What Marketers Need to Know About Zero-, First-, Second-, and Third-Party Data

Gerri Knilans
4 min readApr 24


We live in a data-driven world. There are approximately 4.66 billion active Internet users worldwide, creating mass amounts of data across countless daily digital interactions. For today’s B2B marketers, navigating data is a critical skill. Additionally, the landscape of customer data collection and privacy is always changing. Federal regulations such as the American Data Privacy and Protection Act (ADPPA) or state-specific regulations such as the California Privacy Rights Act (CPRA) affect how companies collect, maintain and use data.

With so many types of data available, it can be challenging to know where to start. Data can provide insights into customers, competitors, the marketplace, sales transactions and marketing campaign initiatives, among others. When it comes to consumer data, marketers need to understand the sources, benefits and challenges associated with zero-, first-, second- and third-party data.

Up Close and Personal: Zero- and First-Party Customer Data

Zero-party data is customer information that the customers themselves intentionally share with a brand. It is sometimes referred to as declared data since the customer is electing to respond, whether in a survey, poll, landing page, review, testimonial or across sales interactions. Zero-party is a highly valuable tool that provides direct feedback from the people who already interact with your brand. B2B marketers can use these direct channels to ask customers about their product interests, experience preferences, current challenges and needs. Then, companies can use that information to offer customized solutions, personalize messaging and foster customer loyalty. It also improves lead generation by further targeting the prospects that can most benefit from your products or services. Consider incentivizing customer feedback to garner the benefits of zero-party data. In fact, 79 percent of consumers are willing to share their data if there’s a clear benefit for them.

First-party data is data collected about a brand’s own audience and customers but isn’t proactively shared by users. Instead, first-party data is based on the user’s interactions with a brand. Information can include website analytics, email marketing or social media engagement, and customer behavior data. In most cases, first-party data is collected when a user agrees to allow an organization to track their activity while present on their website. For example, data can show time spent on-site, which links were clicked or how often users visit. B2B marketers can leverage this data to improve targeting and segmentation, create personalized content, and optimize marketing campaigns. It can also save the user’s preferences, such as language or location settings. Typically, this data is collected directly through internal applications, website providers or external tools such as Google Analytics.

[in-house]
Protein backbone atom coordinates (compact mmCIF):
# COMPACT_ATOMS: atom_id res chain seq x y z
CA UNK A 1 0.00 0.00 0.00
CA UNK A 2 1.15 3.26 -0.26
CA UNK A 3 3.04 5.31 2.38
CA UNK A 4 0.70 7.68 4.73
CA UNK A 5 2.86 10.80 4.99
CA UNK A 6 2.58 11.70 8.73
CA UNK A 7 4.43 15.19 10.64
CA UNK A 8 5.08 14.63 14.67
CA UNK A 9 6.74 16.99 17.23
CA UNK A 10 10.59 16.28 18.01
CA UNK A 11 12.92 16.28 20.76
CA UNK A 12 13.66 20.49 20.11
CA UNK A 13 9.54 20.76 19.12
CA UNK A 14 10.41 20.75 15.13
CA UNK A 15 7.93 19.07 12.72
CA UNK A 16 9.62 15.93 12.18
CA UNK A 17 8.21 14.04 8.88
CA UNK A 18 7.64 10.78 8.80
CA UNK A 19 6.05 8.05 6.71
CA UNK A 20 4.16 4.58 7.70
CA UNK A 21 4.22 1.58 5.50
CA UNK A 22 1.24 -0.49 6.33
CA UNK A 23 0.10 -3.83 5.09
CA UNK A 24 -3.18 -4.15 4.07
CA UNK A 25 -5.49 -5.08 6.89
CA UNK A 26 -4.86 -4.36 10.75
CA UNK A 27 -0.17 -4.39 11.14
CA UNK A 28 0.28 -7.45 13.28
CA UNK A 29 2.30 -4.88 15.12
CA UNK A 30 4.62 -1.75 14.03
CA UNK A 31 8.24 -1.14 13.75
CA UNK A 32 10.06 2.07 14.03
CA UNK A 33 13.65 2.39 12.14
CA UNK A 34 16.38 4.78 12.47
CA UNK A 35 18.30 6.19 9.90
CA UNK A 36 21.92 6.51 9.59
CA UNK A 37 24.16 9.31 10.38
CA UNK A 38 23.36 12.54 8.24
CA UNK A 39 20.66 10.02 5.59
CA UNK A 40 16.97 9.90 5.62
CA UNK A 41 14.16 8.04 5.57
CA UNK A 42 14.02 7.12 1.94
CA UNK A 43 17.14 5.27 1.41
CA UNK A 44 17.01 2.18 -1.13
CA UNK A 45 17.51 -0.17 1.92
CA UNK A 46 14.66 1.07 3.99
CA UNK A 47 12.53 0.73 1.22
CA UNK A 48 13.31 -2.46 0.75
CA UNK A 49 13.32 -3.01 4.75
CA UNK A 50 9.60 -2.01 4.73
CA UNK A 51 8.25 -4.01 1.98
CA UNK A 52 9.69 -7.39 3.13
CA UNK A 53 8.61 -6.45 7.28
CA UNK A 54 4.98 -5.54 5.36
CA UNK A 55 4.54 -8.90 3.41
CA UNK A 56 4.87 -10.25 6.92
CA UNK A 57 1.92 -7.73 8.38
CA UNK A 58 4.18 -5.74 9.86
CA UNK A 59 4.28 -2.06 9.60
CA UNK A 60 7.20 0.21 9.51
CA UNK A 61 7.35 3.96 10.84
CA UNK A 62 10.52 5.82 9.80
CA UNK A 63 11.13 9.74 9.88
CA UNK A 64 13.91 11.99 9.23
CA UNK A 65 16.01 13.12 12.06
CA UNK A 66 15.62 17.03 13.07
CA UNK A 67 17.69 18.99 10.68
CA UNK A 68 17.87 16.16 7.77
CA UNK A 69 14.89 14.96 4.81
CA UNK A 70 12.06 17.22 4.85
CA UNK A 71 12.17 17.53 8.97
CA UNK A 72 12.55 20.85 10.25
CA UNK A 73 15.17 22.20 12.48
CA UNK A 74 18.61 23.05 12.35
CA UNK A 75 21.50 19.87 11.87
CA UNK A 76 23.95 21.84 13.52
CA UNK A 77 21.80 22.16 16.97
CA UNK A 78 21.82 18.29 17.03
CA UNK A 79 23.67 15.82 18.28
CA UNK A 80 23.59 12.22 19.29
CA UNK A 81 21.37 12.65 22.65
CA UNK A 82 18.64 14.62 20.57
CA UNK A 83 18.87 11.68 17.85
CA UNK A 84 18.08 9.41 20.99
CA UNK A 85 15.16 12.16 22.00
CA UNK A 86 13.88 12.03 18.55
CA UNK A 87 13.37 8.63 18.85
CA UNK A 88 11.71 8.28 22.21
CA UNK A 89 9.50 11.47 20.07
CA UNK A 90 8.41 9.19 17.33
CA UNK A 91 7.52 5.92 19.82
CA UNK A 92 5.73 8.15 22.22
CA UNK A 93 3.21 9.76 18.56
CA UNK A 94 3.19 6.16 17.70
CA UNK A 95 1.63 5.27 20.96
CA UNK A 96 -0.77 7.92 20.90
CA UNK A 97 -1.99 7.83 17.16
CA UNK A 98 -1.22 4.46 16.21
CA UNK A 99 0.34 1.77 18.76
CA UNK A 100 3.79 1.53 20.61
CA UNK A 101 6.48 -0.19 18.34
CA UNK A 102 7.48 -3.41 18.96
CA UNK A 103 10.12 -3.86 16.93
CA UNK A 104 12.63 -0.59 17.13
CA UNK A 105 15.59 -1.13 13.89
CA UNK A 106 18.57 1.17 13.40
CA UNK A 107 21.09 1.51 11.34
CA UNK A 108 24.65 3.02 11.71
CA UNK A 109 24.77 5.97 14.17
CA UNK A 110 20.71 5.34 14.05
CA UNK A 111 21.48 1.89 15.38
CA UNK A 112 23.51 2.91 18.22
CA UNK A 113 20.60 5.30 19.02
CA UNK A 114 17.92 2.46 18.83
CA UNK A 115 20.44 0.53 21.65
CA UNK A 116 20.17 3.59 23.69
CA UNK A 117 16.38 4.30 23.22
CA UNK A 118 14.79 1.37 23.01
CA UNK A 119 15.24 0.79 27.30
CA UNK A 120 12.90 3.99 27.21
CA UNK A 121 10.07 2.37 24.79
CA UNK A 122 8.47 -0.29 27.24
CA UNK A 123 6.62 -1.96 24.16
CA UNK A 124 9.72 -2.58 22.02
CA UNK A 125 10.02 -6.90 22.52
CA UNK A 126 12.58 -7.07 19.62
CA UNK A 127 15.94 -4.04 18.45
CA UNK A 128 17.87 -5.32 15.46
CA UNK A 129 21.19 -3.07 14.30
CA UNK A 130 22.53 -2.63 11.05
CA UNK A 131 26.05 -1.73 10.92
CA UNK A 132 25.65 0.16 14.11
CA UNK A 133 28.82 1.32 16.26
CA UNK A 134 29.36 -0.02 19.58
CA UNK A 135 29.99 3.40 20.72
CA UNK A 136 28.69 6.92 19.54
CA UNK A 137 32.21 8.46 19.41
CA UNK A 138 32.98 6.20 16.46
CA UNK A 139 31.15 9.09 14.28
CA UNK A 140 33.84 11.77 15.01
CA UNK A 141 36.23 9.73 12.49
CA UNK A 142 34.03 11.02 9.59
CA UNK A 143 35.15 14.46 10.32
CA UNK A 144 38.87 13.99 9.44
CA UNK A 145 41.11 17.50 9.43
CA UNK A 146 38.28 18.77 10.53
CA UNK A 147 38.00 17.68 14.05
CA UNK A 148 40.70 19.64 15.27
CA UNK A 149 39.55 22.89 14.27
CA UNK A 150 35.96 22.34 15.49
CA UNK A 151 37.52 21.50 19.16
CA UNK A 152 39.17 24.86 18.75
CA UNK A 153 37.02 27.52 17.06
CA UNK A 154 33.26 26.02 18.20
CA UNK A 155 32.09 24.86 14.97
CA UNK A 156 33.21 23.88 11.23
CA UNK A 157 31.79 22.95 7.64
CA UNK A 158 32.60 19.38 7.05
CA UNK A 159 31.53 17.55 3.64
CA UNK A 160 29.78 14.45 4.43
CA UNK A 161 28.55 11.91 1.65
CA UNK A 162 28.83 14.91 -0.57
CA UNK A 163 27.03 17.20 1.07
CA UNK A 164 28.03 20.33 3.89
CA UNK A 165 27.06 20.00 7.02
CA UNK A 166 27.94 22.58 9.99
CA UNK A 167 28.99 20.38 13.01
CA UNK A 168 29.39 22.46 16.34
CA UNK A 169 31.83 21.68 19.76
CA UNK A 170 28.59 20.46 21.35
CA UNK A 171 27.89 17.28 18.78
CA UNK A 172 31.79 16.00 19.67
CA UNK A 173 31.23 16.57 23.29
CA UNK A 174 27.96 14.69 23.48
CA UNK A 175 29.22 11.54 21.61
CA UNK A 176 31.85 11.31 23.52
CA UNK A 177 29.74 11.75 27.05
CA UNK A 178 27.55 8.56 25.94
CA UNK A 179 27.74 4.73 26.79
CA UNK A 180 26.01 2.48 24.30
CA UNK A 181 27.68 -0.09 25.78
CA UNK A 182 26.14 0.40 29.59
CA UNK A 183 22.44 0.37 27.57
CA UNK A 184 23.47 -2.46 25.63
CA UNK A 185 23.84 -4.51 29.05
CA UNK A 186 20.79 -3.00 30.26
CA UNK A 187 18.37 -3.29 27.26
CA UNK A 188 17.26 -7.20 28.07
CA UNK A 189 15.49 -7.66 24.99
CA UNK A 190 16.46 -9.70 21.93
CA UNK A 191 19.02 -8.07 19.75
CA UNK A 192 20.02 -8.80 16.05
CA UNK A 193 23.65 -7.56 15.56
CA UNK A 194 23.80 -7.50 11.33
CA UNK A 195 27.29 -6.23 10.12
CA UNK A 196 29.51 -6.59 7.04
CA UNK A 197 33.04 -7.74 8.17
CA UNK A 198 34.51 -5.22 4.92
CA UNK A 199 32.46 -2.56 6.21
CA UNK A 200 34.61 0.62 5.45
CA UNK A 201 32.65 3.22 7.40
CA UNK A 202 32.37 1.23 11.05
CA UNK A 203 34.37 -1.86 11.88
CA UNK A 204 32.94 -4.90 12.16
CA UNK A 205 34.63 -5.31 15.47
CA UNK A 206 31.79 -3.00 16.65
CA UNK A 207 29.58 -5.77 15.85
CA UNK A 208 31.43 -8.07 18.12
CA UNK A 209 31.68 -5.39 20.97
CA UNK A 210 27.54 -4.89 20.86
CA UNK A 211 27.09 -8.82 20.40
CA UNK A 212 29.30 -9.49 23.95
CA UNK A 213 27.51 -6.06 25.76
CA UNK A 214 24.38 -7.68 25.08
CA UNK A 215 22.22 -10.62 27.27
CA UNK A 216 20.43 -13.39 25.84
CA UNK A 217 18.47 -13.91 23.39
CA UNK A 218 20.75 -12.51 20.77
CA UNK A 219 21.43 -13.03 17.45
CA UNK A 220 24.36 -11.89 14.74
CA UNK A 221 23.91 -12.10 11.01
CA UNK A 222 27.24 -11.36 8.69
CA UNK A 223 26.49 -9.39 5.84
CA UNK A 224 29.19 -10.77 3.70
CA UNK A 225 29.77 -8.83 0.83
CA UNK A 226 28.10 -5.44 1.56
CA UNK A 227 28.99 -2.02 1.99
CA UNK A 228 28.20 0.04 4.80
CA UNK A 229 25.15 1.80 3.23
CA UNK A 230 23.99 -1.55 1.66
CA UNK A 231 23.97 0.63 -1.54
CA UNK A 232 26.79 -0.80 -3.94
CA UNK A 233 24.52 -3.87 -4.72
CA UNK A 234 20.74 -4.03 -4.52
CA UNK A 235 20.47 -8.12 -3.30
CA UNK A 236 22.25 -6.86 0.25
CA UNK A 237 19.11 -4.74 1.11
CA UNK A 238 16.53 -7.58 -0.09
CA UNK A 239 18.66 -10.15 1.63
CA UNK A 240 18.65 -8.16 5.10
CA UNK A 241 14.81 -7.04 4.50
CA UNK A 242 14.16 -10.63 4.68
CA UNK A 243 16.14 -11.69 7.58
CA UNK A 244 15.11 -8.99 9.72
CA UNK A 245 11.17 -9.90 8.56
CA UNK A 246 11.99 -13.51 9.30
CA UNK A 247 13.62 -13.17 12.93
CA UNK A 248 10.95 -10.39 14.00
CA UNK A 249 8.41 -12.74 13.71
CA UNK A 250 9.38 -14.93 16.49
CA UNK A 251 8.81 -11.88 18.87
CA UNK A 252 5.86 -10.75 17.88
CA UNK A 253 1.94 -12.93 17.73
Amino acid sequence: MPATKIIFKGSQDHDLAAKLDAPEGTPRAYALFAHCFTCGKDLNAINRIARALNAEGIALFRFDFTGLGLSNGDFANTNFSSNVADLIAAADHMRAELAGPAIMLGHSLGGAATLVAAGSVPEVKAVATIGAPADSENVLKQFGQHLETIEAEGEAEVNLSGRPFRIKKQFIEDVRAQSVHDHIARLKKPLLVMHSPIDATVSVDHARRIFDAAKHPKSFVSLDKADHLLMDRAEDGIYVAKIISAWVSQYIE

A Broader Market View: Second- and Third-Party Data

Second-party data is data that a brand acquires from a trusted partner, such as a vendor or supplier. It’s essentially the same as having access to another company’s zero- or first-party data, with the customer’s consent. Second-party data can be used to expand the reach of a brand’s target audience, gain insights into new markets, and create new opportunities for cross-selling and upselling. For example, a manufacturer armed with second-party data from a supplier can gather new insights about innovations or marketplace trends that impact competitors and stakeholders. From there, they can identify new opportunities and predict future customer needs. It’s important to gather second-party data from trusted sources in related industries to ensure information is relevant to your business.

Third-party data is acquired from external sources that are collected and organized by data aggregators. This type of data can be used to enrich a brand’s outreach in new markets, discover unique opportunities or diversify its network. It’s important to note that third-party data can be less reliable than first-party data in terms of accuracy and user consent. Because of this, additional verification and validation may be required. Most third-party data is purchased through a DSP (demand side platform) or a DMP (data management platform) for advertising. Third-party data marketplaces, such as Google, Acxiom and OnAudience, are other options for marketers.

It’s a Combined Effort

When considering which types of data to collect, maintain and leverage, a unified approach is important. “First and foremost, it’s about unifying all the data in one place so that it can be analyzed,” said Kristina Prokop of Dun & Bradstreet in an interview with Wired Insider. “This way, the data can be used in its entirety to learn about your customers, build segments of who you want to reach, and figure out how to communicate with them.”

B2B marketers have numerous types of data at their disposal. Each type can help businesses gain insights into their target audience and improve their marketing strategies. To stay in compliance and generate real trust with customers, it is critical to use data carefully and wisely. Understanding the benefits and limitations of each type is key to making better decisions and establishing a competitive edge in the marketplace.

Originally published at https://www.tradepressservices.com on April 24, 2023.



Gerri Knilans

Marketing communications strategist. The right message. The right medium. Guaranteed.